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Monday, April 20, 2015

Considering 'The Philosophy Of The Web' by Tania Lombrozo

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Tania Lombrozo, psychology professor at the University of California, Berkeley writes, "We associate technology with the shiny and new. But humans have been using technology to change the environment and themselves since at least the lower Paleolithic period, when our ancestors were making stone tools." 

Photo: WESM

Is the technology of today fundamentally different? In particular, does it change the way we think of ourselves or our relationships to each other and the environment? Does it change the way we think about what exists (metaphysics), about what and how we can know about it (epistemology), or about how we ought to live (ethics)?

These are traditionally philosophical questions, but they're questions that some have been revisiting in light of one of today's most pervasive developments: the rise of the web.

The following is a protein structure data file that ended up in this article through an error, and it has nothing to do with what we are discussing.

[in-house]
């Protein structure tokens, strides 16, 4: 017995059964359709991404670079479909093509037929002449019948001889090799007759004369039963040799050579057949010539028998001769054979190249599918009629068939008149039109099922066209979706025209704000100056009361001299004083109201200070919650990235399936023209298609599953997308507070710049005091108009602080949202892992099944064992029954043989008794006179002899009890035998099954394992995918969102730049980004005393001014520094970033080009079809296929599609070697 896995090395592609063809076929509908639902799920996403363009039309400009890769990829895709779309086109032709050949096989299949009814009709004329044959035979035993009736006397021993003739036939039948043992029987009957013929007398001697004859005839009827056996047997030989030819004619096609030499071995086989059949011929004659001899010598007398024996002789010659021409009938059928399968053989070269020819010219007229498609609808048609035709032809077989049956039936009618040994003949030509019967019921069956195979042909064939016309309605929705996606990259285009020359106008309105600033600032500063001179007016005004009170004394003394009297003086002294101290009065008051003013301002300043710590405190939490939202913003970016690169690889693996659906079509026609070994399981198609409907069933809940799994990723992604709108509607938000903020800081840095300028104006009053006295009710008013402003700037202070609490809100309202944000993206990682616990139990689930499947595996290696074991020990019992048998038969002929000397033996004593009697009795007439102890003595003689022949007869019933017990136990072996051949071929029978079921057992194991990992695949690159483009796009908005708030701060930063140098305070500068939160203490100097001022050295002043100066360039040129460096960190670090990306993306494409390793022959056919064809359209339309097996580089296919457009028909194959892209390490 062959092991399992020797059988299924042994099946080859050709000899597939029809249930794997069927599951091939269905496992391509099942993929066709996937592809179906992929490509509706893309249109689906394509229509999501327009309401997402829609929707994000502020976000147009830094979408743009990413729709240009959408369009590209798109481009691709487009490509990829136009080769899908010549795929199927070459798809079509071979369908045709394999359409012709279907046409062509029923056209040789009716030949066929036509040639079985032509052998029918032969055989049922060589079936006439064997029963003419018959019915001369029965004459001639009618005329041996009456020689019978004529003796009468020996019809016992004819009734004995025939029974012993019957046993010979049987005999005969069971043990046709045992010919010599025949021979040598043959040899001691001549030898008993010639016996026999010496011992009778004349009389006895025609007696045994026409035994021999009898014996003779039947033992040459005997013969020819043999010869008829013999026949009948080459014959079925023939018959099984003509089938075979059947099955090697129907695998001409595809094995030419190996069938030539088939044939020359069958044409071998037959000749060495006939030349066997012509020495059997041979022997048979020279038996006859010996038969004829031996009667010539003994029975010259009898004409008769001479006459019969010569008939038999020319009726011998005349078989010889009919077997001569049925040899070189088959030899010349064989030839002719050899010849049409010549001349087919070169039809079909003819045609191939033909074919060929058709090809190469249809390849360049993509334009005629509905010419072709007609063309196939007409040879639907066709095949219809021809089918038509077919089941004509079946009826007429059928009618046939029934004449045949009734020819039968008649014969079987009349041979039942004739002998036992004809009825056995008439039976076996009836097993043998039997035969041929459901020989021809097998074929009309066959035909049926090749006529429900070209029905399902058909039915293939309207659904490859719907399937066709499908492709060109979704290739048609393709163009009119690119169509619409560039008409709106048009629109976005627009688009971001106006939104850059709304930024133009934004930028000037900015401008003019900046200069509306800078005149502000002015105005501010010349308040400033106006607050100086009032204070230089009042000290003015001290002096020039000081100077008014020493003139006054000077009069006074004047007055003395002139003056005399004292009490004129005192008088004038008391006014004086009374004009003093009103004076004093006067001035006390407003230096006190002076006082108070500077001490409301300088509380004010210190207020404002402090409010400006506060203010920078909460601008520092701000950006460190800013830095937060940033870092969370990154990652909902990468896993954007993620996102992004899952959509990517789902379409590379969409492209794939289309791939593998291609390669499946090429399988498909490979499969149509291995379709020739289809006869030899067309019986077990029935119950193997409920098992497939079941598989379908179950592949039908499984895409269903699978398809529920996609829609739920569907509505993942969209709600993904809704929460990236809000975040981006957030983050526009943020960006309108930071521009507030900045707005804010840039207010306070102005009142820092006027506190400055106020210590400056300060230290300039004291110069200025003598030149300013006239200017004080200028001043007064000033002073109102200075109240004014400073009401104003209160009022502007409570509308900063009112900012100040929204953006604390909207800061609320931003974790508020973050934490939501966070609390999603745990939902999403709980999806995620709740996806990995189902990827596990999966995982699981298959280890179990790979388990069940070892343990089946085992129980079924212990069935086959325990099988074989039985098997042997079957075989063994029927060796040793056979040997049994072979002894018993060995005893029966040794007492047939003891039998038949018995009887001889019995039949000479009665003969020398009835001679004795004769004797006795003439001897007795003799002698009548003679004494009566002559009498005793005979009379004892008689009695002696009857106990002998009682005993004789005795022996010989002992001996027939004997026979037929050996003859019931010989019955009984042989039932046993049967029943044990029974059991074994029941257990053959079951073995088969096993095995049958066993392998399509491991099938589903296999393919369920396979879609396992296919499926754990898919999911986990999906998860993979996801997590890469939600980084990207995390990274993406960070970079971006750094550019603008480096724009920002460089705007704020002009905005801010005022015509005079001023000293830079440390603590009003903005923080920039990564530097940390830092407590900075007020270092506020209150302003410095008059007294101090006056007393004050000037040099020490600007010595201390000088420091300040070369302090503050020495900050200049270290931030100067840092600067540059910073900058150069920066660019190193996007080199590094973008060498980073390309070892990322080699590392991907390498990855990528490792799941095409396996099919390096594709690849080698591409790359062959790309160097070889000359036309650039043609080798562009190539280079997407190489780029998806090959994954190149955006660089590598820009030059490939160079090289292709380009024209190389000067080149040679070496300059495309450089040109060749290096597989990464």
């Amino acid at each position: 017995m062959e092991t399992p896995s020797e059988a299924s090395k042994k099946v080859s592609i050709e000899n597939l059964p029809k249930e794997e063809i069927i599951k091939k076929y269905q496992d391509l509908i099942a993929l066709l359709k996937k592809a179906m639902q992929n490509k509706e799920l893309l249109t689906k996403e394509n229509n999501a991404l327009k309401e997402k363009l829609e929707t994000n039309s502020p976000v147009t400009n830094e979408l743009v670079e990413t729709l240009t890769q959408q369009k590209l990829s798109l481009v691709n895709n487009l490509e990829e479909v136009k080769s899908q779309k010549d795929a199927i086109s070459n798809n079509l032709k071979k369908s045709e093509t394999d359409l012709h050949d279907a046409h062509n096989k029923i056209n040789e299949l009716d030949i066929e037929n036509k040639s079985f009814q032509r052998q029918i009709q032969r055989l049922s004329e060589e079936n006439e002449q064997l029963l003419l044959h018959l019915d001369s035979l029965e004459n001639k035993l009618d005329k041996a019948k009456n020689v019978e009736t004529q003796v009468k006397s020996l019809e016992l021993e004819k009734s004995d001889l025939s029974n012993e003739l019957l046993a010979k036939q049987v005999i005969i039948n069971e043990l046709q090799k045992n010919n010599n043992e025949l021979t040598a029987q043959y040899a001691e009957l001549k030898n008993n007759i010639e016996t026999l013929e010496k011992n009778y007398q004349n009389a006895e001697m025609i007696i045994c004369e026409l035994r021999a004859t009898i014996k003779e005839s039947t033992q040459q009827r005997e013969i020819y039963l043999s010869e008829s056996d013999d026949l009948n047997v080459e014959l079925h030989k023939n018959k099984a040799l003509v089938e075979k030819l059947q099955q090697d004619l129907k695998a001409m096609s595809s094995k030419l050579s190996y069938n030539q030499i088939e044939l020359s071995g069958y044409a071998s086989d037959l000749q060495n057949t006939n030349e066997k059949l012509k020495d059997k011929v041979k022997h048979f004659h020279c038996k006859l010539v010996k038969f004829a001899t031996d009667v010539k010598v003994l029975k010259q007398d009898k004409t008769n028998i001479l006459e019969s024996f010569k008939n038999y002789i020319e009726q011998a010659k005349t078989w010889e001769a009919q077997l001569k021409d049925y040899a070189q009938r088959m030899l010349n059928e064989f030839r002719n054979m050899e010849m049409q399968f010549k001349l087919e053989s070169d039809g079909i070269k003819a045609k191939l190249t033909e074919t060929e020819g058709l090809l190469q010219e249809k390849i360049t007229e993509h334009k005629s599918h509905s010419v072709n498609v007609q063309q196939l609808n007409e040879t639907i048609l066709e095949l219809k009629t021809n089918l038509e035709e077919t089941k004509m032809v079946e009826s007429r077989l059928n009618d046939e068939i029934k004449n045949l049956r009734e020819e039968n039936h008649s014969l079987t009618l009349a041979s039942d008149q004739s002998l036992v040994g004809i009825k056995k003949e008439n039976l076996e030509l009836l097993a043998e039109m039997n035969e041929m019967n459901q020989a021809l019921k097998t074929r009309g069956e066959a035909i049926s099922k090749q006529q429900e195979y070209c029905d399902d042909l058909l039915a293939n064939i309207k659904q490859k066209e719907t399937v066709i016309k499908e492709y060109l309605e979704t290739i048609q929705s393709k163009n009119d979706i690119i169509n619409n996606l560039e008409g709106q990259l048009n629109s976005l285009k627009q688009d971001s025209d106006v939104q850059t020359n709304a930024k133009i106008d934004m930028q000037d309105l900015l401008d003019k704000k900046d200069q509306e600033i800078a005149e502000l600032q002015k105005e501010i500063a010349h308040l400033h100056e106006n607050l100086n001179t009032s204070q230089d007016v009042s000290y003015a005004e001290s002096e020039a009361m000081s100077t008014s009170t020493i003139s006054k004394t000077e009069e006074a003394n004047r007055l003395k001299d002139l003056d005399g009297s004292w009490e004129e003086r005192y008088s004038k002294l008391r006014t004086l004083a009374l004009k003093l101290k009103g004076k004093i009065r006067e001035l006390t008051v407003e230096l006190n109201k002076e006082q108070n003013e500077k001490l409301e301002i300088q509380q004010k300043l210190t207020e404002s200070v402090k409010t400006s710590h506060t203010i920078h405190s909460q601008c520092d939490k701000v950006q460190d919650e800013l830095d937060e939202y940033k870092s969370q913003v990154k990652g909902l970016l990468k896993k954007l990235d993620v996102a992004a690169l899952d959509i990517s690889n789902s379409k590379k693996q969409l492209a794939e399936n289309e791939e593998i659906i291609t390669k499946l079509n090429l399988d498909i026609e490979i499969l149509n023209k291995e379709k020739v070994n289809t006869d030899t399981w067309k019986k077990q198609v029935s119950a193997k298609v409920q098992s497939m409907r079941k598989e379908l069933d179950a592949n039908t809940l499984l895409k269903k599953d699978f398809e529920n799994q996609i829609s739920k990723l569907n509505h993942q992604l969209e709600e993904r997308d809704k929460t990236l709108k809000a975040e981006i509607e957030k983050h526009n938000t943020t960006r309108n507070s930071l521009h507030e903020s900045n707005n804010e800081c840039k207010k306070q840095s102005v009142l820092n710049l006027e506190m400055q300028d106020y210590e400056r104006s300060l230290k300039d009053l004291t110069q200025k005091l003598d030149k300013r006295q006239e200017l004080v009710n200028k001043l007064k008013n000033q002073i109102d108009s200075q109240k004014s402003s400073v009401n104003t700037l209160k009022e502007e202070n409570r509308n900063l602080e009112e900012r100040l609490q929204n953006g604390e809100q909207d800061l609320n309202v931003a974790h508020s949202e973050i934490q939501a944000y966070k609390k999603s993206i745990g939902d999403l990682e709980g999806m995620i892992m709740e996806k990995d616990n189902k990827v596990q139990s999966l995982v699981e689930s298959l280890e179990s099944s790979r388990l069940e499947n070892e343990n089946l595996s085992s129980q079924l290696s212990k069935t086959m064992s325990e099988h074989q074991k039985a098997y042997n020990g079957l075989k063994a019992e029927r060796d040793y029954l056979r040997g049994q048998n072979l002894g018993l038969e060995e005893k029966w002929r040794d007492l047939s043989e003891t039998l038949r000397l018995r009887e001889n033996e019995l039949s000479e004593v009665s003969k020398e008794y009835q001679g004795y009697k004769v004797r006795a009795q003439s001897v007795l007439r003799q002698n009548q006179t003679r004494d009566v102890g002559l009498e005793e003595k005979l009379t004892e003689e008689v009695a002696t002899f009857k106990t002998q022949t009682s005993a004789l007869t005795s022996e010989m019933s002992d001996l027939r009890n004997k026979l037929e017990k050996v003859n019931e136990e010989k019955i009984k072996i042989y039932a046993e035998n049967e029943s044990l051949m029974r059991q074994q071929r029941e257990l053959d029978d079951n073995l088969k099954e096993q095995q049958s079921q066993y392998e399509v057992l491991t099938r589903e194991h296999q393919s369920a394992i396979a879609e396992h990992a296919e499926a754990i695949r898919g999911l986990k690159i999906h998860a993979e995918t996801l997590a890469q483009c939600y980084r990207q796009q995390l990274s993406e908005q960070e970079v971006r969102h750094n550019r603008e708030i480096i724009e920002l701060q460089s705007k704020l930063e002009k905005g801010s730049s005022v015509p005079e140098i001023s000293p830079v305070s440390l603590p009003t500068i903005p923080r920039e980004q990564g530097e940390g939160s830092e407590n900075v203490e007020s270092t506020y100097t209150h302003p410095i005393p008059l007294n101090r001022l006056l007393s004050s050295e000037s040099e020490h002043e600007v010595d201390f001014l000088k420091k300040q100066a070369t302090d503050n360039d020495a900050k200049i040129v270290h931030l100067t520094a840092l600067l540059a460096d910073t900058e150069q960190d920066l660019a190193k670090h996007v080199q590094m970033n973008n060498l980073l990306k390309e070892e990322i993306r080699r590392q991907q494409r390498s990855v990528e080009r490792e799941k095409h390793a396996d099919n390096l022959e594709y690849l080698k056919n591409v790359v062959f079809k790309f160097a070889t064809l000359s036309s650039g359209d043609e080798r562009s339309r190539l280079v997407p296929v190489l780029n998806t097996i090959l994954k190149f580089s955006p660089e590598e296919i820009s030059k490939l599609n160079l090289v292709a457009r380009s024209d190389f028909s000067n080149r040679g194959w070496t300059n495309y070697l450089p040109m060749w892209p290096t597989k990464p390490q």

A few weeks ago, two of us at 13.7 (Alva Noë and myself) participated in a workshop at the Googleplex on the "Philosophy of the Web." The workshop was organized by Harry Halpin, a research scientist at the MIT Computer Science and Artificial Intelligence Lab who's been at the forefront of this emerging area of philosophy. With Alexandre Monnin, he has co-organized a series of workshops on the Philosophy of the Web (most recently at the Googleplex) and is now finishing a book on the subject. 

The best of the workshop series was published in a 2013 volume titled, Philosophical Engineering: Towards a Philosophy of the Web

Halpin was kind enough to answer a few questions about the philosophy of the web by e-mail:
Read more... 

Additional resources

Philosophical Engineering: Toward a Philosophy of the Web (Metaphilosophy)
Published on: 2013-12-27
Buy this Book  

Source: WESM

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